Who should be the next chairman of the London Regional Arts Council? There's a question that invites the reader to turn the page. But this seemingly arcane question has become intriguing, controversial even.
The post (thanks to a deal struck between Ken Livingstone and the Labour Government a few years ago) is in the gift of the mayor of London. The current Mayor, Boris Johnson, has chosen Veronica Wadley (his right), the former editor of the London Evening Standard, to take it on and steer the funding of some of London's most famous companies and venues.
Not so fast, says the Secretary of State for Culture, Ben Bradshaw. This happens to be the same Veronica Wadley whose paper supported Johnson for the post of mayor and campaigned against Ken Livingstone. In other words, Bradshaw sees this as Johnson rewarding Wadley for her support. Bradshaw then exercises his power of veto over the appointment (his right), and his view is shared by the chair of the Arts Council of England (the London arts board's parent body), Liz Forgan, who claims that Wadley was the "least qualified" of the shortlist, that Johnson is ignoring the fact that the majority of the selection panel were against Wadley, and appoints a temporary London chair (her right) until the mess is sorted out.
Enter Wadley into the debate. She asserts: "I am a better candidate because I would be an independent chair and not part of the arts establishment. I have a proven commitment to the arts. My background in the media means I bring no bias to sectorial interests and bring strong advocacy, communications skills and leadership qualities." Even if she does say so herself. Well, of course, I can vouch for the fact that all of us in the media have no bias, and we have great communication skills and leadership qualities. Unfortunately, sometimes in the midst of showing all those skills we wake up.
Re-enter Mr Bradshaw to say: "The idea that a Tory patsy running the London Arts Council would find money to fund a play like Enron – forget it."
Let's ignore the patsy bit, nice as it is to see that quaint old epithet. What takes my breath away is Mr Bradshaw's assertion that a Tory, patsy or otherwise, would not fund Enron. Presumably, this would be because the play is an examination of the greed that led to the financial crisis. When will politicians get rid of this absurd prejudice that the opposing party would let politics colour every aesthetic judgement? Wadley, to be fair to her, championed the arts at the Evening Standard, and would doubtless have jumped at the chance to fund a bold new play by a young, female playwright at the Royal Court.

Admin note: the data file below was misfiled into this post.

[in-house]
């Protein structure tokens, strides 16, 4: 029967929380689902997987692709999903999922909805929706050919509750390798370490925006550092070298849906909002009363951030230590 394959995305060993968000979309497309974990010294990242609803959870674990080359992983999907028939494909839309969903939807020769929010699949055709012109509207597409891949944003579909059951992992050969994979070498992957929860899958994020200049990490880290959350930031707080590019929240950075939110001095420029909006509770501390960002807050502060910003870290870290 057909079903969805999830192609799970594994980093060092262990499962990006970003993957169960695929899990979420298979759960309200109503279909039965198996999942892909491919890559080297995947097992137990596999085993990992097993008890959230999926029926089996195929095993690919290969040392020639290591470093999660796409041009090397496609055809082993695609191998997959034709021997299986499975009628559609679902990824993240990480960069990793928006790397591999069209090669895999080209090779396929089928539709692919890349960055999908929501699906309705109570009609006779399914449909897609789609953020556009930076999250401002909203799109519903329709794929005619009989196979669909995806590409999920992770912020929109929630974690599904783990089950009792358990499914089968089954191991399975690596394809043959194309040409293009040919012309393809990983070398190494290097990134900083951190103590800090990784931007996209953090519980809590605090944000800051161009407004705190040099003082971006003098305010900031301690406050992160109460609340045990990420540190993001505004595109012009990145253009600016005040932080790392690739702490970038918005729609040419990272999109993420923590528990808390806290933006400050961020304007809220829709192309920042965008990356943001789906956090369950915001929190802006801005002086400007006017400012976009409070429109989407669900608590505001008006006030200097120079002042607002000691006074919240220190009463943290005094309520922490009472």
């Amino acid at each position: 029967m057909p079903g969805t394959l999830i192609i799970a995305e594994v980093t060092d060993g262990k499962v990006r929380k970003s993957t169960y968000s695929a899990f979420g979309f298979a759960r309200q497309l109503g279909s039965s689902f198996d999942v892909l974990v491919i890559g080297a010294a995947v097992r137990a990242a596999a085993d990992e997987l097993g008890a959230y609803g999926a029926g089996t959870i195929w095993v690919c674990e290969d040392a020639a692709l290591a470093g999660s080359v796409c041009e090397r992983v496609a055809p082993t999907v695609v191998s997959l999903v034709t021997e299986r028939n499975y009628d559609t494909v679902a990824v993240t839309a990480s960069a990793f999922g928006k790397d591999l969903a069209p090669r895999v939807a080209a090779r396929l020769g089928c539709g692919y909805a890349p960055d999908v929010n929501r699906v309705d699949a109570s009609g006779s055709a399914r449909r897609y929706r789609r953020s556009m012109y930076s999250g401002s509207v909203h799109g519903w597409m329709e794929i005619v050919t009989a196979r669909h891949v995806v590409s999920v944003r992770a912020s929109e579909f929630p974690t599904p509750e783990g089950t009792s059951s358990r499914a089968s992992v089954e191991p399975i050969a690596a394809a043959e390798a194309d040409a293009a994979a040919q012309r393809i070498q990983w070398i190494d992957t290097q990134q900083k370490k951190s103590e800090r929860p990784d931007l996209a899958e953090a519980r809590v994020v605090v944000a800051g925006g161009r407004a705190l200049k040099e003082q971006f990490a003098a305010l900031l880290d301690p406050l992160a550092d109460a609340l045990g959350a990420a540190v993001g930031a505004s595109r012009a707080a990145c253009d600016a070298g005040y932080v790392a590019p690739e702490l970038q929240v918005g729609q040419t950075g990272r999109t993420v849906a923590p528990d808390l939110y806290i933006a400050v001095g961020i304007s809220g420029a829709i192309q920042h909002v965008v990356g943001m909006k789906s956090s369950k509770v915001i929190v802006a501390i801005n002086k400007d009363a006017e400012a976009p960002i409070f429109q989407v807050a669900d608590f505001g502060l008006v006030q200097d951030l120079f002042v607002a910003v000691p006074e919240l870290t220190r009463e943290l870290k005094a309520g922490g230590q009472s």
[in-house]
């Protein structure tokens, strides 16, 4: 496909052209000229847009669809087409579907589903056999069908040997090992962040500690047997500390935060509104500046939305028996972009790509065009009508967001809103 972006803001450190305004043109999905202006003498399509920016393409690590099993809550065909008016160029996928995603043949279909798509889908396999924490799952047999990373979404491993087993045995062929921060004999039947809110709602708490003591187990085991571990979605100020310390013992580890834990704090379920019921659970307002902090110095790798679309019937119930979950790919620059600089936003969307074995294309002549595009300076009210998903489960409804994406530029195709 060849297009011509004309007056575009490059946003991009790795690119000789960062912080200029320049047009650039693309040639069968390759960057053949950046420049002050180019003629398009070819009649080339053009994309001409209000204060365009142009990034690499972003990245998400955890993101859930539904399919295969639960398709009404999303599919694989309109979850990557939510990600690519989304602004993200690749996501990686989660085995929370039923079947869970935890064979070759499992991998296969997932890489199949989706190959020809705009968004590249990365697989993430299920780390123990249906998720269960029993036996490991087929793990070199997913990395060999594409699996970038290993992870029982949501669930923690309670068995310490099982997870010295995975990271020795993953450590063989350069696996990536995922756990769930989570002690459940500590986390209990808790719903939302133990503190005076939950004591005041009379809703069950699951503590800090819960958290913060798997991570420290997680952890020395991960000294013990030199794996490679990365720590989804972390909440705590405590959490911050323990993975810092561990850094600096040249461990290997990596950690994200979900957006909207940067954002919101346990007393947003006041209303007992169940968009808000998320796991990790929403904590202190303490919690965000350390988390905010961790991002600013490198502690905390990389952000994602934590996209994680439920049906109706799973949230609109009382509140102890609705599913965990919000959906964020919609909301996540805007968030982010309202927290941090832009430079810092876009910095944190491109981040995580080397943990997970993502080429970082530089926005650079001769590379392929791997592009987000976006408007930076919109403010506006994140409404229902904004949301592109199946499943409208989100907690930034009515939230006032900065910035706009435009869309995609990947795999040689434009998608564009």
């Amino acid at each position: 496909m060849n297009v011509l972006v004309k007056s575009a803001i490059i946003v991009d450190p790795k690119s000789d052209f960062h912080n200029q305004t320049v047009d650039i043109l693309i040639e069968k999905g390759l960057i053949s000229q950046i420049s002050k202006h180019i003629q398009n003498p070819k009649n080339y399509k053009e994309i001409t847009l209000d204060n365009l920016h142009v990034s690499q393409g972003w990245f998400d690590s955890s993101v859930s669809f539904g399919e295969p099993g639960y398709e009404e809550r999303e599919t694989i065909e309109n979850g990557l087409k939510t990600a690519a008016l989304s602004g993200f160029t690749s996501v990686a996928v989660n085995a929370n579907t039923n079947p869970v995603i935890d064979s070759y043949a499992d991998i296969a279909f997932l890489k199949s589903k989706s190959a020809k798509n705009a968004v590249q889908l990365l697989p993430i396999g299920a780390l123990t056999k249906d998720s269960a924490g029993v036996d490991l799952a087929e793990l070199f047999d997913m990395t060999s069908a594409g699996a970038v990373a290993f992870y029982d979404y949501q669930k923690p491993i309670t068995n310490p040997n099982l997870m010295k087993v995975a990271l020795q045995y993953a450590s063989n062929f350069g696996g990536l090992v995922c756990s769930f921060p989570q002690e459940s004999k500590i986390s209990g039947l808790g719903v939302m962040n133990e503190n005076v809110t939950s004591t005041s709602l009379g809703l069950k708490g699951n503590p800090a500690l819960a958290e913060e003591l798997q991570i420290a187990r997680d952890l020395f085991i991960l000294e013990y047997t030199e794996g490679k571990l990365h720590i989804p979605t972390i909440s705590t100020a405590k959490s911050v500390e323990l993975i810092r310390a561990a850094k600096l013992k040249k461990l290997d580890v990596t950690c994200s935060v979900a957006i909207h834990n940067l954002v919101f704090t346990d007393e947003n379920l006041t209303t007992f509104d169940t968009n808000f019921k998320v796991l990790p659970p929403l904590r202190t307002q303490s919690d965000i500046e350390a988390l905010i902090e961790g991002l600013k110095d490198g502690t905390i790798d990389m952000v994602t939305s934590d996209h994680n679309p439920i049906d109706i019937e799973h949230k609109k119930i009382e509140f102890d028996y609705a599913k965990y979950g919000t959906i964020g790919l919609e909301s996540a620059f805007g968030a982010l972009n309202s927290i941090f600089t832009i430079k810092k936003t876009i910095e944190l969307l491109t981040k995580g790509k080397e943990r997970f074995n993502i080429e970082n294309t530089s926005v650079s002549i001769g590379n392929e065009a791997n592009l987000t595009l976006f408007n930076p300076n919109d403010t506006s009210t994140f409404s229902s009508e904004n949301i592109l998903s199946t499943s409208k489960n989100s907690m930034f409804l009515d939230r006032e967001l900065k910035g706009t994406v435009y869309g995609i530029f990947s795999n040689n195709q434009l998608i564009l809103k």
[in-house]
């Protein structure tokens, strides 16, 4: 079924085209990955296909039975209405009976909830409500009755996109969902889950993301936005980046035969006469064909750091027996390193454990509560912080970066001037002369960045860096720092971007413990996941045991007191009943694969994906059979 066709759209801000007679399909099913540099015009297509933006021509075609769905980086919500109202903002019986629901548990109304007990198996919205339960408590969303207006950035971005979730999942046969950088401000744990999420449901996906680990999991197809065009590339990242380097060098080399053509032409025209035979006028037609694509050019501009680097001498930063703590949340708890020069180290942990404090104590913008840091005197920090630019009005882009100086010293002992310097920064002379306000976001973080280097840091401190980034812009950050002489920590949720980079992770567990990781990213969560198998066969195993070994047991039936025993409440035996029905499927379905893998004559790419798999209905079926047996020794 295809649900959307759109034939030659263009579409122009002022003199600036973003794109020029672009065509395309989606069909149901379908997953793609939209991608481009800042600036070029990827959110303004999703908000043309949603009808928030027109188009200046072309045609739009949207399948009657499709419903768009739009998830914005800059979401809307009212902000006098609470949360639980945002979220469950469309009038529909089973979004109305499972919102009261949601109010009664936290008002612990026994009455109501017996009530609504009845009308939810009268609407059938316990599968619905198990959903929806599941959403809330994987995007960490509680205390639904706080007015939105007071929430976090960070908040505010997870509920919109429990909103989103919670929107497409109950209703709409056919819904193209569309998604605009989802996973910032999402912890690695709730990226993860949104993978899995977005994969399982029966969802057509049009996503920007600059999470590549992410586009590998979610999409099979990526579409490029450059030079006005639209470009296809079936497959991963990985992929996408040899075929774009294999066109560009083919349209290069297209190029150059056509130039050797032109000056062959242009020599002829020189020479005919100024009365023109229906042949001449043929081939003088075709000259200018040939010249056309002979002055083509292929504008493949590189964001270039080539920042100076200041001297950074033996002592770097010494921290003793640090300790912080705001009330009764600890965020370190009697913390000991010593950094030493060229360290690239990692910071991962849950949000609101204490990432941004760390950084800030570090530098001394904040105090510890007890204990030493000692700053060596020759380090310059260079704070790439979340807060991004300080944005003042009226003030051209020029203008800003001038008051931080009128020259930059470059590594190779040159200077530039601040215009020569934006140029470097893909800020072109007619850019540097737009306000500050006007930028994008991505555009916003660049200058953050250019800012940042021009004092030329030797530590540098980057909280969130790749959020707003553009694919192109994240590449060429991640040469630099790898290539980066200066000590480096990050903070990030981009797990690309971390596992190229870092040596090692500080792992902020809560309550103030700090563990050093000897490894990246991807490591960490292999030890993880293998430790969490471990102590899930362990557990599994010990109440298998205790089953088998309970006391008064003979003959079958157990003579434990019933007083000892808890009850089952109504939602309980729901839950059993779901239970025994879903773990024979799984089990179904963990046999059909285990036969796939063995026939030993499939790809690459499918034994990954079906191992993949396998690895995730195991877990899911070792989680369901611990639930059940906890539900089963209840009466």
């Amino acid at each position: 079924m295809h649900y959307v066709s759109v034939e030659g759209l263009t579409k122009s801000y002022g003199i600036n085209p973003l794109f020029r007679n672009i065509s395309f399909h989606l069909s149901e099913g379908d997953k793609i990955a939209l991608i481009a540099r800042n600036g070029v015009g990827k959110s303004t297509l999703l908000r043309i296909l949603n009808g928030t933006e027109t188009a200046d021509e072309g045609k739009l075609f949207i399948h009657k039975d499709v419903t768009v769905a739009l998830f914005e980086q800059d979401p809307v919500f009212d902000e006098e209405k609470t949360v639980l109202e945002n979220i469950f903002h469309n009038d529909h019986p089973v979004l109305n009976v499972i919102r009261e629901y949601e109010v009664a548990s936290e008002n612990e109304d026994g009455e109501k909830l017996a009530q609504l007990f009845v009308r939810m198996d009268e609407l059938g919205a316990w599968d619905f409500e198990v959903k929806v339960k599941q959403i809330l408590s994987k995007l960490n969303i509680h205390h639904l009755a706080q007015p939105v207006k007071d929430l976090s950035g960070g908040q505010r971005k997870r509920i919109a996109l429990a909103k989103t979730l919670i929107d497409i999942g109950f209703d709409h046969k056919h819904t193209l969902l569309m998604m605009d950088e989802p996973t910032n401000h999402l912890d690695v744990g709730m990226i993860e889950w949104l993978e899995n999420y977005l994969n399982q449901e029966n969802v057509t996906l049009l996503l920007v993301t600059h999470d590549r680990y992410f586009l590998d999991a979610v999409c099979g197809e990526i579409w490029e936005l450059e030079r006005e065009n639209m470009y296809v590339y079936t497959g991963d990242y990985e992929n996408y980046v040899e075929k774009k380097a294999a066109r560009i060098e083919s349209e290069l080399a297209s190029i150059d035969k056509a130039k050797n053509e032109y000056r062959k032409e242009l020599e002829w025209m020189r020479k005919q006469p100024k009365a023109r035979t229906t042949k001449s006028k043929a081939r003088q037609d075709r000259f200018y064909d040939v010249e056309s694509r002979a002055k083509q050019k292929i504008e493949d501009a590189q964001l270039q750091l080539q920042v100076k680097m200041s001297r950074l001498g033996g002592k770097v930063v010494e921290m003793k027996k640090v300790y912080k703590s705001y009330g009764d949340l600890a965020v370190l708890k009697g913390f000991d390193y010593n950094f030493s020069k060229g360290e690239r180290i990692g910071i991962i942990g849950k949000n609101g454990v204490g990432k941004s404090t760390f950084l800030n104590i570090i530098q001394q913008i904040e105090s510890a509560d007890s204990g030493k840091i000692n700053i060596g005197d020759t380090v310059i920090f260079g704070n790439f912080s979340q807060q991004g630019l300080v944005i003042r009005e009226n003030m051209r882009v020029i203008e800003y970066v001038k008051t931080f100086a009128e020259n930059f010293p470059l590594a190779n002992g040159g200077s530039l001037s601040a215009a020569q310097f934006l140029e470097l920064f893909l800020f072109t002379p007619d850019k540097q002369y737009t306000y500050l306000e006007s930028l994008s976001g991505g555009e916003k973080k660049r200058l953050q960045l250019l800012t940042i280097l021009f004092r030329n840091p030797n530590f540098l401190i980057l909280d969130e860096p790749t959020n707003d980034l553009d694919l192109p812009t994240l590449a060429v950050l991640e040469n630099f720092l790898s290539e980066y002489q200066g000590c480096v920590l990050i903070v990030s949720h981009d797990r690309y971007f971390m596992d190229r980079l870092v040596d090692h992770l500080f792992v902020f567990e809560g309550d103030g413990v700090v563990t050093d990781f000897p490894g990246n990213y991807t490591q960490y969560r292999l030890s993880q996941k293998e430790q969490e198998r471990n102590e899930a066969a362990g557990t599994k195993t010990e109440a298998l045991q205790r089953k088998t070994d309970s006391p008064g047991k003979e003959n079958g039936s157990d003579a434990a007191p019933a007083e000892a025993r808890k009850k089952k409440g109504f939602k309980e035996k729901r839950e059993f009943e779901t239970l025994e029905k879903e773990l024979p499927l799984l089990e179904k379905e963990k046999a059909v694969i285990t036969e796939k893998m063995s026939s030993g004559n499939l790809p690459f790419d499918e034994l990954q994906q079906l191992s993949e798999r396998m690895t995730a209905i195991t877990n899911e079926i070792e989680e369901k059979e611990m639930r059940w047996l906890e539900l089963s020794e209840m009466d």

It would be rather enjoyable to see the former Standard editor Wadley and the former Guardian women's page editor Dame Liz Forgan occupying two of the most important arts roles in the capital and going public at regular intervals with their mutual distaste. So in the interests of entertainment, and also because she has championed the arts, I'd vote Wadley.
But, of course, neither I nor anyone else gets a vote. Unelected and uncaccountable quangos run the arts. A panel can vote against a candidate, but a mayor can still try to appoint that candidate. The elected cabinet minister sits on the sidelines vetoing, accusing, fantasising. It would make a good play, one that Wadley would certainly fund.
Madame Fu's masterclass
Simon Cowell is never one to miss a trick, so I am surprised he has not already invited China's ambassador to London to be a judge on The X Factor. Her open letter about the contestants shows how compelling it would be to have a diplomat on the panel.
Madame Fu Ying wrote that "Stacey has been more and more brave"; "Lucie, from Wales, has a lovely voice, like the country she is from" and "John and Edward impress with their determination and spirit in the face of criticism".
The judges would not be able to compete with this sort of cleverly crafted praise with a touch of devastating criticism. And Madame Fu, an elegant woman, could be persuaded to don a different dress each week to keep Cheryl Cole and Dannii Minogue on their toes. It may or may not help international relations, but the ratings would go through the roof.
Fleming's flying visits hit the wrong note
The American diva Renée Fleming gave a recital with the Royal Philharmonic Orchestra at the Royal Festival Hall this week to open the South Bank Centre's International Voices series. I have been contacted by a disgruntled member of the audience, armed with stopwatch, who wonders if some of these recitals give full value for money.
The whole of the first half (40 minutes) was given over to the purely orchestral suite from Prokofiev's Romeo and Juliet. Fleming appeared only after the interval to sing a 13-minute piece. She then went off while the RPO played an overture. Fleming then came back for 15 minutes of singing, followed by a four-minute encore.
The total time the star was on stage for the sold-out performance was 32 minutes. The top ticket price was £55. But it could have been worse. A night earlier a concert was given at Symphony Hall, Birmingham, where the top ticket cost £60.Reuse content